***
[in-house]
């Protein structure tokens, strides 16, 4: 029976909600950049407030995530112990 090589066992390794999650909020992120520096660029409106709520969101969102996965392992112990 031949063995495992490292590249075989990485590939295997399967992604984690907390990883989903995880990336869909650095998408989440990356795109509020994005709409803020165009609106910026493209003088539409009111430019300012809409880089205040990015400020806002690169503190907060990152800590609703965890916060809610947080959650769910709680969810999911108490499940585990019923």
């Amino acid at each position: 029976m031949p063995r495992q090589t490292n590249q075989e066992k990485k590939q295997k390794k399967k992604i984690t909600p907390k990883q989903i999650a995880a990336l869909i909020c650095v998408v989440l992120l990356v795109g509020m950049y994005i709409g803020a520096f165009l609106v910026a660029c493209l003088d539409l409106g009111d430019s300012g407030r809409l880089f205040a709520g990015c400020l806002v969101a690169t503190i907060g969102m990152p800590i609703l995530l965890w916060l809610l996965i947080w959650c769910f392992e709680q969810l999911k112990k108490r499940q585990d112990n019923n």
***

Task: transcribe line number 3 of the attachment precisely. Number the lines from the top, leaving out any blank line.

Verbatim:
């Amino acid at each position: 029976m031949p063995r495992q090589t490292n590249q075989e066992k990485k590939q295997k390794k399967k992604i984690t909600p907390k990883q989903i999650a995880a990336l869909i909020c650095v998408v989440l992120l990356v795109g509020m950049y994005i709409g803020a520096f165009l609106v910026a660029c493209l003088d539409l409106g009111d430019s300012g407030r809409l880089f205040a709520g990015c400020l806002v969101a690169t503190i907060g969102m990152p800590i609703l995530l965890w916060l809610l996965i947080w959650c769910f392992e709680q969810l999911k112990k108490r499940q585990d112990n019923n």